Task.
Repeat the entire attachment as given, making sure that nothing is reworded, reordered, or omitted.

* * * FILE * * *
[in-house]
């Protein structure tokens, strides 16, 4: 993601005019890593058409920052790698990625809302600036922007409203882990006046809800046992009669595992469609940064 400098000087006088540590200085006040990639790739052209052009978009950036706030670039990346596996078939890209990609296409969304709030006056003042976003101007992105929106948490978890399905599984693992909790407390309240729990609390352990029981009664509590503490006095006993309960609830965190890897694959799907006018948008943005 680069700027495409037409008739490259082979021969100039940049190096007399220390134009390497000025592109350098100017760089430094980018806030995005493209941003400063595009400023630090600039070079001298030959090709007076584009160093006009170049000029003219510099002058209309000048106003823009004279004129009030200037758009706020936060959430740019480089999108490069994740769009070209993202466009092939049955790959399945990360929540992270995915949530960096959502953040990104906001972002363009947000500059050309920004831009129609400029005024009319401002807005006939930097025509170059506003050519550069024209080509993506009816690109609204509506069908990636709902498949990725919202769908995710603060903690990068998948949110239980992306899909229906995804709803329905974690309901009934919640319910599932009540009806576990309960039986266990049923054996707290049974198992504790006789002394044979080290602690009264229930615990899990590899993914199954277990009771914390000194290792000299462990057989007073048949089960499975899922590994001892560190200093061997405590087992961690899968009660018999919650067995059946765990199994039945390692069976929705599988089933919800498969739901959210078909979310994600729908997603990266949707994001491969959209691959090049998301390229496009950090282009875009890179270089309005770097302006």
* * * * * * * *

[in-house]
């Protein structure tokens, strides 16, 4: 993601005019890593058409920052790698990625809302600036922007409203882990006046809800046992009669595992469609940064 400098000087006088540590200085006040990639790739052209052009978009950036706030670039990346596996078939890209990609296409969304709030006056003042976003101007992105929106948490978890399905599984693992909790407390309240729990609390352990029981009664509590503490006095006993309960609830965190890897694959799907006018948008943005 680069700027495409037409008739490259082979021969100039940049190096007399220390134009390497000025592109350098100017760089430094980018806030995005493209941003400063595009400023630090600039070079001298030959090709007076584009160093006009170049000029003219510099002058209309000048106003823009004279004129009030200037758009706020936060959430740019480089999108490069994740769009070209993202466009092939049955790959399945990360929540992270995915949530960096959502953040990104906001972002363009947000500059050309920004831009129609400029005024009319401002807005006939930097025509170059506003050519550069024209080509993506009816690109609204509506069908990636709902498949990725919202769908995710603060903690990068998948949110239980992306899909229906995804709803329905974690309901009934919640319910599932009540009806576990309960039986266990049923054996707290049974198992504790006789002394044979080290602690009264229930615990899990590899993914199954277990009771914390000194290792000299462990057989007073048949089960499975899922590994001892560190200093061997405590087992961690899968009660018999919650067995059946765990199994039945390692069976929705599988089933919800498969739901959210078909979310994600729908997603990266949707994001491969959209691959090049998301390229496009950090282009875009890179270089309005770097302006």